Jane is a naturalist, photographer and nature writer living in Dorset. Her work has appeared in books, anthologies and blogs for charities such as The Wildlife Trusts and the International Bee Research Association. When she’s not exploring Dorset’s lanes and countryside she can be found lying on her stomach watching insects in her garden. Jane is currently studying for an MA in Travel and Nature Writing at Bath Spa University and can be found: www.janevadams.com and on Twitter @WildlifeStuff Jane’s previous Guest Blogs here can be found here.
Pollen-filled catkins flow onto the lane as a great tit swims through hazel twigs in pursuit of his mate; his wolf-whistles cut strips in the warming air. The atmosphere is charged. Mercury is rising, jolting the countryside back to life after the hiatus of winter.
Climbing the bank separating Knoll Lane from Atwell’s Copse, the woodland floor beyond quivers, grey green. Soon, the wood will expand with the vanilla scent of wild daffodils, but for now masts with transparent spathes hold buds closed above the sea of leaves.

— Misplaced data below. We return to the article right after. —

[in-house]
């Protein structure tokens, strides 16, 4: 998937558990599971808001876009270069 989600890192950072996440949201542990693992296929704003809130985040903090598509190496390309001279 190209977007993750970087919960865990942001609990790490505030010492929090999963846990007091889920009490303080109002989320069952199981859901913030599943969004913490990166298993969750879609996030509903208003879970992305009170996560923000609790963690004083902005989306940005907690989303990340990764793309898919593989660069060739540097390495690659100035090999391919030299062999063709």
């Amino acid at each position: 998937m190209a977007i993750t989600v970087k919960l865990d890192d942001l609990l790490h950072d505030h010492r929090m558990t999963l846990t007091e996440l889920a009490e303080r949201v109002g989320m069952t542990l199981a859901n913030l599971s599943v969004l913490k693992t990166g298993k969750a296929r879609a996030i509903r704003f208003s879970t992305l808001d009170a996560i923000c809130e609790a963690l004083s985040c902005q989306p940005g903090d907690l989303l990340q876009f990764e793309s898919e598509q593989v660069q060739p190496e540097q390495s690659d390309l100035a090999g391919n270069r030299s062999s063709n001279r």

Resting against the ridges of a boundary oak, a blackbird practises a tune nearby. He doesn’t know all the words yet, and repeats the verses under his breath, wanting to let rip, to serenade, but frustrated by his own uncertainty. He runs the length of a fallen birch, pauses, then remembers what he should have been doing all along, hops down and throws dead leaves left and right, right and left, hunting for invertebrates.
Then I notice the lesser celandine.
“… the first moment that the sun may shine, bright as the sun himself, ’tis out again!”.
Was Wordsworth in a wood like this when he spotted the same buttered star-shaped petals? He loved this flower more than the ‘golden daffodils’ that brought him fame, yet his celandine poems stayed as unnoticed as the bloom.
My flower bounces under the weight of a visiting honeybee, her legs already laden with gold. I proffer my finger, and she’s lured by the heat of my skin to sit awhile and groom.
Scraping stray pollen from her hairy eyes with even hairier legs, there’s a ripple of transference from front legs, middle legs then back, before grains are squeezed with precision into baskets on her thighs.